"St. Ignatius of Loyola certainly used the imagination in a magical fashion as preparation for personal prayer" - Gareth Knight "A history of white magic" (1978).
Ignatius De Loyola's fifth exercise is a meditation on Hell. It contains in it, after the Preparatory Prayer and two Preludes, five Points and one Colloquy. Here I omit the Preparatory Prayer, Preludes and Colloquy.
"First Point. The first Point will be to see with the sight of the imagination the great fires, and the souls as in bodies of fire.
Second Point. The second, to hear with the ears wailings, howlings, cries, blasphemies against Christ our Lord and against all His Saints.
Third Point. The third, to smell with the smell smoke, sulphur, dregs and putrid things.
Fourth Point. The fourth, to taste with the taste bitter things, like tears, sadness and the worm of conscience.
Fifth Point. The fifth, to touch with the touch; that is to say, how the fires touch and burn the souls."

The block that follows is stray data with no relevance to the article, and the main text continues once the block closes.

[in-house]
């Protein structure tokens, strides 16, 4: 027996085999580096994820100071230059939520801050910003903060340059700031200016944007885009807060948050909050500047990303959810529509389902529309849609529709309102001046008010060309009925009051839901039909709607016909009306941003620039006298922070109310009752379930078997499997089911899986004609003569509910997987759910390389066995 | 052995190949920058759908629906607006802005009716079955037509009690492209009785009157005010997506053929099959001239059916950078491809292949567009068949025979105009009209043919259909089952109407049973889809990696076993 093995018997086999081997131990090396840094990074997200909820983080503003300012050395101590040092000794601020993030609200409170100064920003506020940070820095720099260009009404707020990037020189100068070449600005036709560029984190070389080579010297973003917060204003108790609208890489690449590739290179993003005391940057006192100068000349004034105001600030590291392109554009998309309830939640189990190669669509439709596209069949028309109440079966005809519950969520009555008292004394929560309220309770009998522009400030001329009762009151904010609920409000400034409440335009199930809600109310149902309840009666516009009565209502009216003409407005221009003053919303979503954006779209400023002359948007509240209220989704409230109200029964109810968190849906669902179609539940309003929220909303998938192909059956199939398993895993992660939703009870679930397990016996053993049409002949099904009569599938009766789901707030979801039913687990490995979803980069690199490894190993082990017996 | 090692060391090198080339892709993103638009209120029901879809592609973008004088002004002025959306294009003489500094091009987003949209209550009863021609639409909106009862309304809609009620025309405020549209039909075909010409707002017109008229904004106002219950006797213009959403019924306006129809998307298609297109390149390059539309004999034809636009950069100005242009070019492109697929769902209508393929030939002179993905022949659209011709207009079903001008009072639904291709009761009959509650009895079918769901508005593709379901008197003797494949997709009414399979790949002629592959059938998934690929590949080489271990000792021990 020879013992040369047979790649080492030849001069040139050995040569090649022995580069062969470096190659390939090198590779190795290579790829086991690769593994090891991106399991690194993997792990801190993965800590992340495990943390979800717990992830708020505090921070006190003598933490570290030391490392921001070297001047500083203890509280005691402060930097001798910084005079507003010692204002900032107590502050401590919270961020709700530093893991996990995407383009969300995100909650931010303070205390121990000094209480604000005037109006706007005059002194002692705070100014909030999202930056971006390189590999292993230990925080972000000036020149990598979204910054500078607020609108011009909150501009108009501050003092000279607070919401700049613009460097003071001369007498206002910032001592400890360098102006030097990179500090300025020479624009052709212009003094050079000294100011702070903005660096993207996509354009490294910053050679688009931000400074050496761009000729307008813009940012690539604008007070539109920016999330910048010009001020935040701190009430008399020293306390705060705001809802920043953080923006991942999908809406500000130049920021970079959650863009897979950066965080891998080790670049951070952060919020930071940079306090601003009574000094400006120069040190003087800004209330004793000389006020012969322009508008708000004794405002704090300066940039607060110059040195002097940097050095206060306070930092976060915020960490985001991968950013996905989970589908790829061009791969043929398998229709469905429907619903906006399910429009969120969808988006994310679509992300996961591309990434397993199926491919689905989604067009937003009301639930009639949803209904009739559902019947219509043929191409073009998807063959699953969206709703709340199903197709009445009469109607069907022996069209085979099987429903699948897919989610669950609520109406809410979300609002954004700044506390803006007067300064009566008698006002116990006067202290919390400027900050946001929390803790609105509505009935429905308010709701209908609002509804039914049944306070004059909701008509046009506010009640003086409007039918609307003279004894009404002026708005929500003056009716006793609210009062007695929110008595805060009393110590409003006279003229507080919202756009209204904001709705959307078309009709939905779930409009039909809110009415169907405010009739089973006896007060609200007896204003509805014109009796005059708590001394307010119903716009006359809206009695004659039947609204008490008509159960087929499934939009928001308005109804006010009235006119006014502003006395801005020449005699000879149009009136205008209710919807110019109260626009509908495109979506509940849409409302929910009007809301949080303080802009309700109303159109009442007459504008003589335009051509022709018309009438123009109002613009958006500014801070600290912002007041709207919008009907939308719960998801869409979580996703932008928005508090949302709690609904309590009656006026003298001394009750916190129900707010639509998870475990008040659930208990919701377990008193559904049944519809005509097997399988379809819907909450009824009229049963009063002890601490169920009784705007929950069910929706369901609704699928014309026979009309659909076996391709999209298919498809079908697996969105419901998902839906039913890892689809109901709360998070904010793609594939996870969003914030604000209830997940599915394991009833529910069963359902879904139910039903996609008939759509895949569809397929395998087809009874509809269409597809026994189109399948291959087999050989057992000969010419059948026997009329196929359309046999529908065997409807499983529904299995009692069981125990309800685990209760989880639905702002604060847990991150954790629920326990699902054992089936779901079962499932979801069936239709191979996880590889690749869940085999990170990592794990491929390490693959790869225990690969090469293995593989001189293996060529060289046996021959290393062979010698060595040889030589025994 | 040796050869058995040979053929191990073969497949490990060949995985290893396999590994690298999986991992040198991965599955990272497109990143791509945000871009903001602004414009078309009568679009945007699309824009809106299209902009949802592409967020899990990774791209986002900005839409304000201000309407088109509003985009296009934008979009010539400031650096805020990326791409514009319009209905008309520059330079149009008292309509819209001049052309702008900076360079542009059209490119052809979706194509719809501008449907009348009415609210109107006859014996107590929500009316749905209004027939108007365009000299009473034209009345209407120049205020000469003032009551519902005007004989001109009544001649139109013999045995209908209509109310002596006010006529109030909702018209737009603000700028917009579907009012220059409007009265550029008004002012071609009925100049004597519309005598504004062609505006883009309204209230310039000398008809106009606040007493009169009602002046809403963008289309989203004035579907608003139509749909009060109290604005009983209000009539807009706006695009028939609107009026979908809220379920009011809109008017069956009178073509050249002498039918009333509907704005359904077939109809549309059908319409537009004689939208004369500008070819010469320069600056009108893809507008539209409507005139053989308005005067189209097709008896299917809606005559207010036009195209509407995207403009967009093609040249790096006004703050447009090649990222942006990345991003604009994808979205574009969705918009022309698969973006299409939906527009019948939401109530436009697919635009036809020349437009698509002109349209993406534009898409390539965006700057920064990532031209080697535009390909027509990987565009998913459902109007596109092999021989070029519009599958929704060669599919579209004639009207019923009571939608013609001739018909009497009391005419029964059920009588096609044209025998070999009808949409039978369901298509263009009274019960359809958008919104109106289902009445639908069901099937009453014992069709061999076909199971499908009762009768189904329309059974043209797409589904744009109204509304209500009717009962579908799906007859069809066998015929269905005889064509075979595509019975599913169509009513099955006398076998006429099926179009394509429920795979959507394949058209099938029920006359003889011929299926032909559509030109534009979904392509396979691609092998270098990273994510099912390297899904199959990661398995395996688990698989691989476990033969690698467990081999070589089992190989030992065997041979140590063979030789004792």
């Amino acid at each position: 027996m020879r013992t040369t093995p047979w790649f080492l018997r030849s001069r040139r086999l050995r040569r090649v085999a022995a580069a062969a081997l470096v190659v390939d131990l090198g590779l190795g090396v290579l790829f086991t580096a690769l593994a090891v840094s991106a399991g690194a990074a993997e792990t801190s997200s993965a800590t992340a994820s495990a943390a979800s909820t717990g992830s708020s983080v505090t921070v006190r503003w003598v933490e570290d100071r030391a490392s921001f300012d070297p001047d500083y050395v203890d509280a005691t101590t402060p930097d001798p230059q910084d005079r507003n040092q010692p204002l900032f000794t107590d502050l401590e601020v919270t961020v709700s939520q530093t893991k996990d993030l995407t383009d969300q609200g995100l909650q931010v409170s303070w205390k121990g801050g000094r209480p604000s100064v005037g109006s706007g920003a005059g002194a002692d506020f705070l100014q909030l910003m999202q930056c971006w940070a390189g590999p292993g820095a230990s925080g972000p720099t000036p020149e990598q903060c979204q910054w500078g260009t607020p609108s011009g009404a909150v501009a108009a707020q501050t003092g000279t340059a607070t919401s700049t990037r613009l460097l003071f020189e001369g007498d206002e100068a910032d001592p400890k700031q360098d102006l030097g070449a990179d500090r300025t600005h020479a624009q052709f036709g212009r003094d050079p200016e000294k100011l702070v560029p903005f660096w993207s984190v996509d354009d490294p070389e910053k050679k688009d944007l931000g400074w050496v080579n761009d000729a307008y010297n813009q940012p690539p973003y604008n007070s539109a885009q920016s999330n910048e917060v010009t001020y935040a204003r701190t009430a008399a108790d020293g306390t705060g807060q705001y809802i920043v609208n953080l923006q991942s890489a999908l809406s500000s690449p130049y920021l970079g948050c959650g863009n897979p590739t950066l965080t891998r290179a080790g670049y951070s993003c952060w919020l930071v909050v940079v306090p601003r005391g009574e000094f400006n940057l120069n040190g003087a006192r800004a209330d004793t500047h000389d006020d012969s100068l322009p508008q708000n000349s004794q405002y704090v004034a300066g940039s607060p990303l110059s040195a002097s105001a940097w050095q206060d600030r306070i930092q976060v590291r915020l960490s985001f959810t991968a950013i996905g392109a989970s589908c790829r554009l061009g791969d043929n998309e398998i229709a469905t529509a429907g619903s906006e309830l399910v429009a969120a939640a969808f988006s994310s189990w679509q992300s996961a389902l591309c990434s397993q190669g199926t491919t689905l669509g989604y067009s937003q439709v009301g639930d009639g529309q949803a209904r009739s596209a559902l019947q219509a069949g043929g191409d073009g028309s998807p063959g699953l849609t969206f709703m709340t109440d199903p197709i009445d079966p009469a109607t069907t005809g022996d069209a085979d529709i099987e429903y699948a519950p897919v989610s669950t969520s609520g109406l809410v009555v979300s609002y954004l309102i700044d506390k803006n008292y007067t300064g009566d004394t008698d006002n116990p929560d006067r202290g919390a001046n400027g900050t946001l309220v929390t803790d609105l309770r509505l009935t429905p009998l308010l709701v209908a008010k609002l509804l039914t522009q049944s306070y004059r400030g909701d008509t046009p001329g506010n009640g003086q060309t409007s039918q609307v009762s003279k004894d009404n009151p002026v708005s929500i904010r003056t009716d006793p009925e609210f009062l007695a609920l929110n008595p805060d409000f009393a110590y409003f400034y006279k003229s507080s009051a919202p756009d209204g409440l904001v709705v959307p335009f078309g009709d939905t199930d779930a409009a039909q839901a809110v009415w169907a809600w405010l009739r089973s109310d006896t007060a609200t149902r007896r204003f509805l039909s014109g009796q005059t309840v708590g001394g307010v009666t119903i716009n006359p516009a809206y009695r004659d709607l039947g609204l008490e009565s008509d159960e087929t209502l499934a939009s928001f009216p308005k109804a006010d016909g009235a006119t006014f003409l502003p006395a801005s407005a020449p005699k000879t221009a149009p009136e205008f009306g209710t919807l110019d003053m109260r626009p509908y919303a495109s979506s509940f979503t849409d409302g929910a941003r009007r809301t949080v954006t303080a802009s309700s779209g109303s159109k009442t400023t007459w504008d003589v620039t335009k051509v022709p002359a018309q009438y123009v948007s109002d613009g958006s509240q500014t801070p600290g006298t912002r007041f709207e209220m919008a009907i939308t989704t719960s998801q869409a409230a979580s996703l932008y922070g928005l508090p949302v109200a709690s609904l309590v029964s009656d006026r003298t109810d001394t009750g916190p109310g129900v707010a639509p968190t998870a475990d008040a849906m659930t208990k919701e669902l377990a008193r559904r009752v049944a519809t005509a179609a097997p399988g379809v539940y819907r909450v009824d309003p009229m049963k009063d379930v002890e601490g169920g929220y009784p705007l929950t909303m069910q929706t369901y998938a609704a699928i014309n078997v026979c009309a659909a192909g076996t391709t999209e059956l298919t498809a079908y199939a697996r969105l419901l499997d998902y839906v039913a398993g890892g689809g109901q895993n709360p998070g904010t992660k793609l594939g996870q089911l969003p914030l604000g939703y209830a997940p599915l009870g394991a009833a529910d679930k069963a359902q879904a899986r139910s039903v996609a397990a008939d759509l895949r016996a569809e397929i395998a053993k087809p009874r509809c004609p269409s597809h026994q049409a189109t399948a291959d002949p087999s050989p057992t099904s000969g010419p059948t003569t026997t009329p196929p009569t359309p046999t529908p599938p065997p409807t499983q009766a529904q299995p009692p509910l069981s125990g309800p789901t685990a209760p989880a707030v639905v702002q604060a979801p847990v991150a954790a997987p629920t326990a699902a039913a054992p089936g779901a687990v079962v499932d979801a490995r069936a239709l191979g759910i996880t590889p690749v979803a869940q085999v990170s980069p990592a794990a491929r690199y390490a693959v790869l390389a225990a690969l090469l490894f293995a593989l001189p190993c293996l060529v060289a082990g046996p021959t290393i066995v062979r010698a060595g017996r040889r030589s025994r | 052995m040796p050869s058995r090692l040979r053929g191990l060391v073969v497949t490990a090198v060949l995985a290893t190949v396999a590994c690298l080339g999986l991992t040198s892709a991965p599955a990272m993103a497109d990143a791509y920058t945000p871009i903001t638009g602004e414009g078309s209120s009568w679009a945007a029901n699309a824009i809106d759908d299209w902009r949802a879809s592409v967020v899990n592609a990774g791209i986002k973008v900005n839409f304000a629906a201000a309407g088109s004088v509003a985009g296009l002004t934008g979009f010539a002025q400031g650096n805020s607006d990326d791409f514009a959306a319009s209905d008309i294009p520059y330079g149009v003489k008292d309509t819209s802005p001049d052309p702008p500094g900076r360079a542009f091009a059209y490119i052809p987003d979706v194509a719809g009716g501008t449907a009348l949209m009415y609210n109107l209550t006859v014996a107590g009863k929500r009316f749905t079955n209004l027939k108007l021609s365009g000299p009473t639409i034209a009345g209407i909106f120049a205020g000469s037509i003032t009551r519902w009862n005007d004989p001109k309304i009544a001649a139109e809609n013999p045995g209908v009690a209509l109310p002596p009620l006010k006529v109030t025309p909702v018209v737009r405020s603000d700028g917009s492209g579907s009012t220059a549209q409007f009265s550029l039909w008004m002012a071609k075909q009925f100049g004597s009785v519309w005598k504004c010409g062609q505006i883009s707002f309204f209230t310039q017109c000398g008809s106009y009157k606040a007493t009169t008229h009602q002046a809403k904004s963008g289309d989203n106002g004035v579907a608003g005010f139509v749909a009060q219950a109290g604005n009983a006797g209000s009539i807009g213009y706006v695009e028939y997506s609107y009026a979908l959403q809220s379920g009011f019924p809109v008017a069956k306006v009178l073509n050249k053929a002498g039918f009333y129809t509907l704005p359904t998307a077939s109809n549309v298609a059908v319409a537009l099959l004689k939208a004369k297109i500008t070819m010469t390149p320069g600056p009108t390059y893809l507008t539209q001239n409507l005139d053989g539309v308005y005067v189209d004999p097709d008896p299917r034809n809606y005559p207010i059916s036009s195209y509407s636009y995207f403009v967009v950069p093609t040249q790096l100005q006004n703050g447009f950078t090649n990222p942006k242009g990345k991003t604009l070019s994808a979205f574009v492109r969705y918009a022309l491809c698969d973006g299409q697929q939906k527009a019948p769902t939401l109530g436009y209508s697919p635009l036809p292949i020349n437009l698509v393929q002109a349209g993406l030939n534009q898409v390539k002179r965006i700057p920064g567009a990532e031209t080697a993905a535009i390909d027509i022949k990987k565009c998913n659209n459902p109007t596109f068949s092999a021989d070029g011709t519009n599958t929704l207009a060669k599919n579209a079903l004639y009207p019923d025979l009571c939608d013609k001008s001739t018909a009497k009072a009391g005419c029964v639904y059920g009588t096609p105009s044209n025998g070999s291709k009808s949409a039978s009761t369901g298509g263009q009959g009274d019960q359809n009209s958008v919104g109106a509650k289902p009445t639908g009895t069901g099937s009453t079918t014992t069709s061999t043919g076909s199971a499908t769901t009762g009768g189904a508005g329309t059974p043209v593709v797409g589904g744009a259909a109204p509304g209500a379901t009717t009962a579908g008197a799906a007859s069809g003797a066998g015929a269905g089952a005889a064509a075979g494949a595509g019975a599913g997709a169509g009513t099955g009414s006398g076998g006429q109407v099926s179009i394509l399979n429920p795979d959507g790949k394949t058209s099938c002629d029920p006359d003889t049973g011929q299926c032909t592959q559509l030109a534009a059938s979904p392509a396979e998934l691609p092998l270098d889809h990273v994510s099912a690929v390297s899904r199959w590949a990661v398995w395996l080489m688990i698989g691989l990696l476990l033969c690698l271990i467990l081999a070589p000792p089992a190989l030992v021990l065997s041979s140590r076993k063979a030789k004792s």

In 'The Pleasure of Text', Roland Barthes wrote a text I've quoted a few times before in this blog: "The more decent, well-spoken, innocent and saccharine a story is told, the easier it is to invert it, the easier it is to blacken it, the easier it is to read it against the grain". The same goes for this part of De Loyola's exercises: they are easy to subvert, easy to use for unintended purposes. The fifth exercise can be used to find delight in imagining the sights, sounds, smells, tastes and textures of Hell - that is: for black magical purposes.